Ecologist Anne LaBastille created a life that many people dream about. When she and her husband divorced, she needed a place to live. Through luck and perseverance, she found the ideal spot: a twenty-acre parcel of land in the Adirondack mountains, where she built the cozy, primitive log cabin that became her permanent home. Miles from the nearest town, LaBastille had to depend on her wits, ingenuity, and the help of generous neighbors for her survival. In precise, poetic language, she chronicles her adventures on Black Bear Lake, capturing the power of the landscape, the rhythms of the changing seasons, and the beauty of nature's many creatures. Most of all, she captures the struggle to balance her need for companionship and love with her desire for independence and solitude. Woodswoman is not simply a book about living in the wilderness, it is a book about living that contains a lesson for us all.
Anne LaBastille is the author of nine trade books about nature and the environment, five children's books, and over 150 articles. She was the recipient of many awards and acknowledgments throughout her life for her research and writing including a Gold Medal for Conservation from the World Wildlife Fund in 1974, the Roger Tory Peterson Award for National Nature Educator in 1994, and a Gold Medal from the Society of Women Geographers in 1993. She was also a licensed Adirondack Wilderness Guide and served for 17 years as a member of the Adirondack Park Agency board. Anne died of Alzheimer's disease in Plattsburgh, NY in 2011. Her unique story and legacy live on through her writing.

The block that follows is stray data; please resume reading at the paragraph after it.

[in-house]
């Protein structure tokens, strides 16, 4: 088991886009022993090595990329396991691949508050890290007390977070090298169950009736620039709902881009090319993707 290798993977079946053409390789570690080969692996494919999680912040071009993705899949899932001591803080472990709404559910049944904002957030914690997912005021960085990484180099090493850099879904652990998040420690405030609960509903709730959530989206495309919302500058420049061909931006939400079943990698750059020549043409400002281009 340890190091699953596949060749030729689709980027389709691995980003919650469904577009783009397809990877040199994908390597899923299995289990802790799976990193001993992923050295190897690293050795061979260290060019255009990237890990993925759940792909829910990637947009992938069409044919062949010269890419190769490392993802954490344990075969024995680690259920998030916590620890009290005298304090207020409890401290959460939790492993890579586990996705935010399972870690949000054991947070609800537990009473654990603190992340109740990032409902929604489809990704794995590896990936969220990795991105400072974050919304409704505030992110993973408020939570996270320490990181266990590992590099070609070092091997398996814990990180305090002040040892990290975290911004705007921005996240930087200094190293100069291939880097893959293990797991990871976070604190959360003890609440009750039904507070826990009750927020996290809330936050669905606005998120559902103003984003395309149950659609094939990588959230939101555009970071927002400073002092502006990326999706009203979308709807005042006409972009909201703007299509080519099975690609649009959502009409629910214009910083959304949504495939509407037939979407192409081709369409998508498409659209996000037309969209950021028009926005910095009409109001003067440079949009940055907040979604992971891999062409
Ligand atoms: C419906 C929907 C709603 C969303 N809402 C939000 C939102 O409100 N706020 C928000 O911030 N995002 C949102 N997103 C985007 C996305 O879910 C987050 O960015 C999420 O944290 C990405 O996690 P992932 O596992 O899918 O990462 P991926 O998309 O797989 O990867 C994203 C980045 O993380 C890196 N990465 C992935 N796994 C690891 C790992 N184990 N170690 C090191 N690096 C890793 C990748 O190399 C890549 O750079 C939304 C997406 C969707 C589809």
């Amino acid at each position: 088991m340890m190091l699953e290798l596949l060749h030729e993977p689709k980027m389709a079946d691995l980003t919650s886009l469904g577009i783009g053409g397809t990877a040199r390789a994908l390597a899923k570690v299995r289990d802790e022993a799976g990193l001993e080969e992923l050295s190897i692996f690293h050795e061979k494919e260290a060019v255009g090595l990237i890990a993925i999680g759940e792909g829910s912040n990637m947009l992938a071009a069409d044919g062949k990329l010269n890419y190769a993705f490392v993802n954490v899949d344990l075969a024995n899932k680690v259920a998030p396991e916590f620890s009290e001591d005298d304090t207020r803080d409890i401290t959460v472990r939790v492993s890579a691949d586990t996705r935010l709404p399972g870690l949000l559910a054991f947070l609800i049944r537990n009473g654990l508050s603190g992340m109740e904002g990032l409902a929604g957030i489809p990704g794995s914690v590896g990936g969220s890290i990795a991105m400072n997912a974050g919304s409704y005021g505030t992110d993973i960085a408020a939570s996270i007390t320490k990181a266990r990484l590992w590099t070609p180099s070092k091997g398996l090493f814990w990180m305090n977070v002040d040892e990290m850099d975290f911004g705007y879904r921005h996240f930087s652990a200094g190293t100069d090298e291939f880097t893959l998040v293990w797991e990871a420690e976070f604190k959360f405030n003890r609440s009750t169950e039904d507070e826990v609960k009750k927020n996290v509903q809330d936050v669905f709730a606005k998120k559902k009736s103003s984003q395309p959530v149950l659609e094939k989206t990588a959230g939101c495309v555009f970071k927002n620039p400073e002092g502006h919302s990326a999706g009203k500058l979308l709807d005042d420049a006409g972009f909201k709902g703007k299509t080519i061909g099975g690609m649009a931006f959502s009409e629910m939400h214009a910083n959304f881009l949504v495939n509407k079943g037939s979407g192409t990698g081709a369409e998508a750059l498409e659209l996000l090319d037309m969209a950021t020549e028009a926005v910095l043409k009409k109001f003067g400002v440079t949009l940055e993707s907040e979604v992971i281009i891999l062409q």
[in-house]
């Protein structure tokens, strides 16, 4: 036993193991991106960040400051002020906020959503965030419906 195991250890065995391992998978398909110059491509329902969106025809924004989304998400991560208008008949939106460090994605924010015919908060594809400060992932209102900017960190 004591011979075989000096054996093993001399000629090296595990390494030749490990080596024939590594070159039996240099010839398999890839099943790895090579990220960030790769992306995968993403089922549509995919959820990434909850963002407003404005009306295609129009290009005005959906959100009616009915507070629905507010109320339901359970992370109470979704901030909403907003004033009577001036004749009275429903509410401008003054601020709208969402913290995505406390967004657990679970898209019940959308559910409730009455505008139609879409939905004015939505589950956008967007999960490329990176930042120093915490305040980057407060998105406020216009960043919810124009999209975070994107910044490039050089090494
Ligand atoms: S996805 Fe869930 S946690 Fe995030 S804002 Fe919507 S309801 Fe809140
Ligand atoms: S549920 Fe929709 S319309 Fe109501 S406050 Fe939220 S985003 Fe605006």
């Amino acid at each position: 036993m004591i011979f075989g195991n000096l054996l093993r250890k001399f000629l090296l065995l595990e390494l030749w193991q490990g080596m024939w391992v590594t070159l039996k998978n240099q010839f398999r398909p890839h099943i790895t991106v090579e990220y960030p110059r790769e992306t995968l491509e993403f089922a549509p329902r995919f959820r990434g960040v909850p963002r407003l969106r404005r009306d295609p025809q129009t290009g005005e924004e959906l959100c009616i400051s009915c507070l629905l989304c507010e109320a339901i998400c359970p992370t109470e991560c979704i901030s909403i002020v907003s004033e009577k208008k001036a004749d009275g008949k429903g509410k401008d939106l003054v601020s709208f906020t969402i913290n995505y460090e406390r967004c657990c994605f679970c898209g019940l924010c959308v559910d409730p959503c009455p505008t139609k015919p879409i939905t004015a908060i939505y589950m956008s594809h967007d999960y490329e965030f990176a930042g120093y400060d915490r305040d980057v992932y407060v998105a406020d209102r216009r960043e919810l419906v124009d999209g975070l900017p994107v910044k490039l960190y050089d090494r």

8" x 5" x .6"